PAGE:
In the words of Aaron David Gordon, one of the pioneering fathers of Zionism, we read: "We who were uprooted from our roots must know the land and prepare it, the land to which we come to absorb ourselves, to know and understand the climatic conditions... we who were uprooted from nature, we who foergot the meaning of natural life - we must, if we want to live, demand a new relationship with nature, to begin anew with it." -A.D. Gordon, Avodateinu me'ata (1920)

Today, Israel's economy is not based on agriculture, although it once was. Israel is one of the most technologically advanced countries, also in agriculture, and remains the only democracy in the Middle East. It has turned Am Israel from a homeless people into a people that can find its identity and self-fulfillment. On Shavuot, let us celebrate that w are once again connected to the land of Israel, Eretz Israel.

Another name for Shavuot is Zman Matan Torateinu (The Time of the Giving of Our Torah). According to tradition, we recieved the Torah for the first time on Shavuot. Why for the first time? On Shavuot, we must not only remember the giving of the Torah but receive it year after year, generation after generation.

אַ תם נִצָּבִִ֤ים הַיּוֹ ם כֻּלְּ ך ם לִפְּ נֵ֖י יְּהֹוָָּ֣ה אֱלֹ הי כֶ֑ ם רָּא שי כָ֣ם

שִבְּ טי כם זִקְּ ני ך ם וְּשָֹ֣טְּ רי ך ם כֵֹ֖ל אִִ֥יש

יִשְּרָּ אֵֽל׃ טַפְּ כָ֣ ם נְּ שי ך ם וְּ גָ֣ רְֵּ֣ךֶ֔ אֲ שֵ֖ר בְּ קָ֣ רב מַחֲ נֶ֑יך מחֹ טָ֣ב ע ציך

עֵַ֖ד שֹ אִ֥ב מי מֵֽיך׃ לְּ ׇ עבְּרְּךֶ֗ בִבְּרִִ֛ית יְּהֹוִָּ֥ה אֱלֹ הֵ֖יך וּבְּאָּלָּתֶ֑וֹ אֲ ש ר

יְּהֹוָָּ֣ה אֱלֹ היך כֹ רִ֥ת עִמְּךֵ֖ הַיֵּֽוֹם׃ לְּמַָ֣עַן הָּקִֵֽים־אֹתְּךָ֩ הַיֶּּ֨וֹם ׀ ל֜וֹ לְּעֶָּ֗ם

וְּהִ֤וּא יֵֽהְּ יה־לְּ ך לֵֽאלֹהִֶ֔י ם כַאֲ שֵ֖ ר דִ בר־לֶָּ֑ךְ וְּכַאֲ שִ֤ר נִשְּבַ ע לַאֲבֹ תיך

לְּאַבְּרָּהִָּ֥ם לְּיִצְּחֵָּ֖ק וֵּֽלְּיַעֲקֵֹֽב׃ וְּלִ֥אֹ אִתְּ כֵ֖ם לְּבַדְּ כֶ֑ם אָּנֹכִֶ֗י כֹ ר ת את ־

הַבְּרִָ֣י ת הַזֶ֔אֹ ת וְּ את־הָּאָּלֵָּ֖ה הַזֵֽאֹת׃ כִ י את־אֲ שר ישְּנ֜וֹ פה עִ מָּן וּ

עֹ מָ֣ד הַיֶּ֔וֹם לִפְּ נֵ֖י יְּהֹוָָּ֣ה אֱלֹ הֶ֑ינוּ וְּ את אֲ שִ֥ר אי נִ֛נּוּ פֵֹ֖ה עִמִָּ֥נוּ הַיֵּֽוֹם׃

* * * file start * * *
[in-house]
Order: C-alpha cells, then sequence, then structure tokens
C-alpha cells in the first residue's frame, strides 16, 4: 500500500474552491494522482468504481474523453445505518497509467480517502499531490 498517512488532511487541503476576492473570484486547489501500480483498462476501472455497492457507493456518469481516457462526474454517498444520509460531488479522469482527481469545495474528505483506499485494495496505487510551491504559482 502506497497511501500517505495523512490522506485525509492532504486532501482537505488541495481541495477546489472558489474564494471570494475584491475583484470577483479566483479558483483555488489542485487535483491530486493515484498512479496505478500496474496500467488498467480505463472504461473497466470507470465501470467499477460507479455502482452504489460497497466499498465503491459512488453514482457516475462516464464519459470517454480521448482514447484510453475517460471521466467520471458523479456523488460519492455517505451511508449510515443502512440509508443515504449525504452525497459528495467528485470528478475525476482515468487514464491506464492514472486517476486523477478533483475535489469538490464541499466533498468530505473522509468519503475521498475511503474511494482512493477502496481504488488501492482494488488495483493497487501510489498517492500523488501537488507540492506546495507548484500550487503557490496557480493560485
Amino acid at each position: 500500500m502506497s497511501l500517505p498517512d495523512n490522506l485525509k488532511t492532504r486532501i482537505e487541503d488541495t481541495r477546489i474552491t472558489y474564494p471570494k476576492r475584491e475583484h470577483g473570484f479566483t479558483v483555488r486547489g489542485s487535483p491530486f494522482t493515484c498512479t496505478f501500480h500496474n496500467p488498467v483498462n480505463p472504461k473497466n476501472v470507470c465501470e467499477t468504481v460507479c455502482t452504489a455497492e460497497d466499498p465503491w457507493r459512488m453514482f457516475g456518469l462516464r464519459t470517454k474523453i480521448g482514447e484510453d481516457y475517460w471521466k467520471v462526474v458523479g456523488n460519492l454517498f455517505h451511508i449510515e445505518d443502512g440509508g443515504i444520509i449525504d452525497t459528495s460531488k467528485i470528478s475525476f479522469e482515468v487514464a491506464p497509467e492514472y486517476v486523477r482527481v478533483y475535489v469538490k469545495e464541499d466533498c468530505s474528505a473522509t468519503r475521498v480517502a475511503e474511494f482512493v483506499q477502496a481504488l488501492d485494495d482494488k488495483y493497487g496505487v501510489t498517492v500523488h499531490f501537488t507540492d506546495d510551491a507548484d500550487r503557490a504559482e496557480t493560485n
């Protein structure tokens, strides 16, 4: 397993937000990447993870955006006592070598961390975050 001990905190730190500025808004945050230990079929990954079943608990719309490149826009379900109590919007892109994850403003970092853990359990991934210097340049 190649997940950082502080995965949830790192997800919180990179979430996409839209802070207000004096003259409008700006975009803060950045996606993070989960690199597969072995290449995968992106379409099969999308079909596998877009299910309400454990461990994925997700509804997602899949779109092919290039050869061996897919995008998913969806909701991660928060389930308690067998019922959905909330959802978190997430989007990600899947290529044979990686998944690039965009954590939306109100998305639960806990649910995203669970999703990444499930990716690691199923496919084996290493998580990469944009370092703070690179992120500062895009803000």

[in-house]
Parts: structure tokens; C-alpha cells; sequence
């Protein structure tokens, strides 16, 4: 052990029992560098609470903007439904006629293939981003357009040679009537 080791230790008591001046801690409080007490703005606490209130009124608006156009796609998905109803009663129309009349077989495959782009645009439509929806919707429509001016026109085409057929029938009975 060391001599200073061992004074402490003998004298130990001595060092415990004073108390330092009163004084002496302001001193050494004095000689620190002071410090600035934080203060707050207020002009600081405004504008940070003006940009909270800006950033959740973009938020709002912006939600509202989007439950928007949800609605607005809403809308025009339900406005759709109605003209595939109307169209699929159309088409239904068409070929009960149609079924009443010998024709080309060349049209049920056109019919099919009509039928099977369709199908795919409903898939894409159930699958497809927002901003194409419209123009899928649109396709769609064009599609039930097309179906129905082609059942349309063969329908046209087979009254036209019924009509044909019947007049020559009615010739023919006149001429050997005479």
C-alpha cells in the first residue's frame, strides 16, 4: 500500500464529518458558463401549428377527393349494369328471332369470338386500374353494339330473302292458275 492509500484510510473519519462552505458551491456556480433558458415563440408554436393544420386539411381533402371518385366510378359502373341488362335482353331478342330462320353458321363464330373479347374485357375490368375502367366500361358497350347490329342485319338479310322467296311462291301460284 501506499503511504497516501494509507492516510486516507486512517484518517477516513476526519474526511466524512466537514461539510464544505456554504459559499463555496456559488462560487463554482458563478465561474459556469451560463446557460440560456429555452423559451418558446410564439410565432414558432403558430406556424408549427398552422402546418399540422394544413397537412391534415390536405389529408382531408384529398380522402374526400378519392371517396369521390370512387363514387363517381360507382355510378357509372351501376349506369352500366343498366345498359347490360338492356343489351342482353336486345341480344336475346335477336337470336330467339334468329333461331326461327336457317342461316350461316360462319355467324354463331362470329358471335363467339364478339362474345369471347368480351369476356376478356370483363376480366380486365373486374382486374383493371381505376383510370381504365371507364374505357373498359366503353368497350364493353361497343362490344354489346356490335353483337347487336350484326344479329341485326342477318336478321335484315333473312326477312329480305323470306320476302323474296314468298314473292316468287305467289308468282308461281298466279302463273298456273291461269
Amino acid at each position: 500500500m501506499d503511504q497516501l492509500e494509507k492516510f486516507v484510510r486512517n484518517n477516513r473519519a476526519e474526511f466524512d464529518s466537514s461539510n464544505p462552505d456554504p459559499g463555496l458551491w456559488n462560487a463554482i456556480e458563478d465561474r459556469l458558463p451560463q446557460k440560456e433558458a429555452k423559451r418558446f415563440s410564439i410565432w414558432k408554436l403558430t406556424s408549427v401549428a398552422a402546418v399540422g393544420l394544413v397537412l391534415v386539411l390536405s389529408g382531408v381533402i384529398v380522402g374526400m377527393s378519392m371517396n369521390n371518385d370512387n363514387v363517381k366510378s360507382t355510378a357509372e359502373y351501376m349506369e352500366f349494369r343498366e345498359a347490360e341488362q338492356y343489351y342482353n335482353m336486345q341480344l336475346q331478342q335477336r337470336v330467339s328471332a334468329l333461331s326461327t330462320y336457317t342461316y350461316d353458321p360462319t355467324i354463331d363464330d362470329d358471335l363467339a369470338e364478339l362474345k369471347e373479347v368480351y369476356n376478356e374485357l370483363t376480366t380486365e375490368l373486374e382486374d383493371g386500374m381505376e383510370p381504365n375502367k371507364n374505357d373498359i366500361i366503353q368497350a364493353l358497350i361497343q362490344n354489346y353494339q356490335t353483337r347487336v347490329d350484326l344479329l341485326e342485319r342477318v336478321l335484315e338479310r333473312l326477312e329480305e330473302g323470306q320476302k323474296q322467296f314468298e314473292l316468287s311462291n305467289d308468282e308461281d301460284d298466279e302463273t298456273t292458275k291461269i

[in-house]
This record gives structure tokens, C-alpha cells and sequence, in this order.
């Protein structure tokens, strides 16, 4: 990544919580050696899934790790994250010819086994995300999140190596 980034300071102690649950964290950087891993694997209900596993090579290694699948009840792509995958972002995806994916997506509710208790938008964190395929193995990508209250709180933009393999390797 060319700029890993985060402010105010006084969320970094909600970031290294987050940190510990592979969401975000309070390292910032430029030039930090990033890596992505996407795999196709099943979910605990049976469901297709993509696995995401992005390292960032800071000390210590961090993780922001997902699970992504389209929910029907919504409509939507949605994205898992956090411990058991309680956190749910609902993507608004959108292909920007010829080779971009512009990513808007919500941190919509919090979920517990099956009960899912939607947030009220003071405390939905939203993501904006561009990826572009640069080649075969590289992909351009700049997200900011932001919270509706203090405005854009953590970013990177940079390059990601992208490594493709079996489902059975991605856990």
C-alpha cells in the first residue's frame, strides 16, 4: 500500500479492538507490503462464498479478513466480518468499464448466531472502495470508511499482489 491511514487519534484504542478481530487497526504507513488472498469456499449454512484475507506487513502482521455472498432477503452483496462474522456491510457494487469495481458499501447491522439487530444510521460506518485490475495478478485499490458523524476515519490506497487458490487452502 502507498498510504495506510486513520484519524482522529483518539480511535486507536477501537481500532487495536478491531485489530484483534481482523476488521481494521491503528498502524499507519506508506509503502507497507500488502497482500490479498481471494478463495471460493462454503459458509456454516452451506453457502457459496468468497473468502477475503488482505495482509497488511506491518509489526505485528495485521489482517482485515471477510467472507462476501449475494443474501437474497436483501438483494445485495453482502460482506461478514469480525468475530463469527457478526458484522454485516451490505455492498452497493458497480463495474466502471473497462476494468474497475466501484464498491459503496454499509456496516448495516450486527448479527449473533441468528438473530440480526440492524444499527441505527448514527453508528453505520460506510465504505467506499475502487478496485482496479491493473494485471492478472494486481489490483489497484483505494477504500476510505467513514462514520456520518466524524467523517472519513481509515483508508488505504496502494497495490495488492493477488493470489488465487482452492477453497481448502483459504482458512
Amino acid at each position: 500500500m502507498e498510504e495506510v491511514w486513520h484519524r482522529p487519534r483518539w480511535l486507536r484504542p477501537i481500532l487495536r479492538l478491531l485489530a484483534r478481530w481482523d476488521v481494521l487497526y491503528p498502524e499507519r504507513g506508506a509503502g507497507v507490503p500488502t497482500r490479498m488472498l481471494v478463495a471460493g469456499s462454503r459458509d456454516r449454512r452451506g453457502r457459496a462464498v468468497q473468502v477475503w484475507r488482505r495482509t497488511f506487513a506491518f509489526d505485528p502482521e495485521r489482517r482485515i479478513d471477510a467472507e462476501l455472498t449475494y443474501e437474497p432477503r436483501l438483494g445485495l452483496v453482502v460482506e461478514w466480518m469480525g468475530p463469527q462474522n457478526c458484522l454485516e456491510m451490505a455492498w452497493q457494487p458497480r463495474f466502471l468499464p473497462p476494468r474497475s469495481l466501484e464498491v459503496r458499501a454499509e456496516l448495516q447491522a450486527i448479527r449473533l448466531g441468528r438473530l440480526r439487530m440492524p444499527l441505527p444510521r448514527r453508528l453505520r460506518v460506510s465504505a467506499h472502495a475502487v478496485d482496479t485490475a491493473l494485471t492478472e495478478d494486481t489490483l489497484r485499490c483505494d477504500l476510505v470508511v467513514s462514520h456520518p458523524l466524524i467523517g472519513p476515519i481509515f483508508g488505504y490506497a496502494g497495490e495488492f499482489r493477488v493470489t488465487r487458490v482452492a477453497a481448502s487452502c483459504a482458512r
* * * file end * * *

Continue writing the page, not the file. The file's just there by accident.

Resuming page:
"Today, you are all standing here before the Lord your God - your leaders, yoru tribes, your elders and officials, all the men of Israel, your children, your wives, and the foreigners in your camp, from the woodcutter to the water carrier - to enter into the covenant of the Lord your God, and the oath that the Lord your God is making with you today, to establish you today as His people, and that He may be your God, as He promised you and as He swore to your ancestors, Abraham, Isaac, and Jacob. I am making this covenant with its oath, not only with you w ho are standing here with us today beforte the Lord our God but also with those who are not here with us today." (Deuteronomy 29:9-14)

At Mount Sinai, each one of us received the Torah. A true understanding cannot just be given but also must be received. Therefore, to appropriate and learn from the Torah, we must know it as a part of who we are. If we let the Torah be mrerely something taught to us, it would not be ours. The Torah belongs to all Jews; it was not given only to some to pass on to others. The Torah is relevant to us because it is part of our identity as a people; it belongs to both the religious and the secular, to women and men, and to the children who have just begun to study it as much as to their grandparents.

Israel served and serves as a refuge for Jews worldwide who have been persecuted throughout almost all history. We should feel blessed to have grown so much in such a short time. However, we cannot say we are perfect. We want an egalitarian, democratic, and just society that reflects our Jewish and humanistic values. We must aim for a united, peaceful, strong, and just society.

Why cite Israel so much when holding onto and committing to the Torah? Because in the history and tradition of our People, they are inseparable. There is no Torah without Israel, and there is no Israel without the Torah, and as the link between the two, sustaining and realizing the continuity of both, we are here, the People. The protagonists of this chapter in history.

We are the Jews because, knowing our people's history, we must heed its call to write the next chapter and continue its journey. We cannot allow ourselves to be the missing letter in the scroll.

The Torah is not just a book of the past. Our history, culture, religion, traditions and customs come from it. If we believe in the continuity, strengthening, and development of Judaism in our days, we cannot neglect our most basic source nor support and sustain the State of Israel, even when we disagree with political actions within it. On the contrary, we should support those with whom we agree, to achieve the Israel we can belong to proudly.

Im tirtzu, ein zo hagadah. In the words of Theodore Hertzl, always relevant: "if you will it, it will not be just a dream."

Am Israel Chai vekayam! The people of Israel LIVE and exist!

Rabbi Gustavo Geier